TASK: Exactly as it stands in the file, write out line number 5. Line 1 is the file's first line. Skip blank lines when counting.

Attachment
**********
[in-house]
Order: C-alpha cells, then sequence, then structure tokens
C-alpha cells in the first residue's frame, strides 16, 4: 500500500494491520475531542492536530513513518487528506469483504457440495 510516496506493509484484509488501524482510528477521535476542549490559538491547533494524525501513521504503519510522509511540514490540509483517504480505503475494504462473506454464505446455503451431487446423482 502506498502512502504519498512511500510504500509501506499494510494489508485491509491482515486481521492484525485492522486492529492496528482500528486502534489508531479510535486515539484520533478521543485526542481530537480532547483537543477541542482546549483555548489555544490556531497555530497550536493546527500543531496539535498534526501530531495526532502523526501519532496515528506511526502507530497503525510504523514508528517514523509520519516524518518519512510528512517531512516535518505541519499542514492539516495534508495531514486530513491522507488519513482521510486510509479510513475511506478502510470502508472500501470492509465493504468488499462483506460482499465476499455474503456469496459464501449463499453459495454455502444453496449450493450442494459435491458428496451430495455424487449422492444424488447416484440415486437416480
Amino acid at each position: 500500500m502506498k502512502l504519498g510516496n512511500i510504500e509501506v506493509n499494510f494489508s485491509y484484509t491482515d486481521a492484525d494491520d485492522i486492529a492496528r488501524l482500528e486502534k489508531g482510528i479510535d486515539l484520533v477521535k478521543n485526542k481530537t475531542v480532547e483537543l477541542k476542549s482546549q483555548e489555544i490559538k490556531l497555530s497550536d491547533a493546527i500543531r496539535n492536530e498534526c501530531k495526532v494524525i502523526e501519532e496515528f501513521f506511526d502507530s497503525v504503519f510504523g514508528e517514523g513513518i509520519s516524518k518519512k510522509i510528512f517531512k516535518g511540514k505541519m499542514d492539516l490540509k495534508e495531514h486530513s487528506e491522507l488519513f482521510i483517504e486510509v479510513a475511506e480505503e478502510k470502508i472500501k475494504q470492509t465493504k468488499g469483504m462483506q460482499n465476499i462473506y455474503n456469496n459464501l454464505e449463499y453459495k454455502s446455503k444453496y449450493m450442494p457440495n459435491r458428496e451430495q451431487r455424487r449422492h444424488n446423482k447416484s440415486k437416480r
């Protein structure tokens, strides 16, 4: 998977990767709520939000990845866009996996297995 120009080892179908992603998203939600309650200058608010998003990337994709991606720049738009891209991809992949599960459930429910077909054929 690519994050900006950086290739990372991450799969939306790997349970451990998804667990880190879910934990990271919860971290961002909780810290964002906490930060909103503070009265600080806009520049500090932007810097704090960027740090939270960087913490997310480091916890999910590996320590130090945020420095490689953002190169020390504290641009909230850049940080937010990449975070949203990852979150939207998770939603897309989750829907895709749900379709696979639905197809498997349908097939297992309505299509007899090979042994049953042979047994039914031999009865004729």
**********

């Protein structure tokens, strides 16, 4: 998977990767709520939000990845866009996996297995 120009080892179908992603998203939600309650200058608010998003990337994709991606720049738009891209991809992949599960459930429910077909054929 690519994050900006950086290739990372991450799969939306790997349970451990998804667990880190879910934990990271919860971290961002909780810290964002906490930060909103503070009265600080806009520049500090932007810097704090960027740090939270960087913490997310480091916890999910590996320590130090945020420095490689953002190169020390504290641009909230850049940080937010990449975070949203990852979150939207998770939603897309989750829907895709749900379709696979639905197809498997349908097939297992309505299509007899090979042994049953042979047994039914031999009865004729």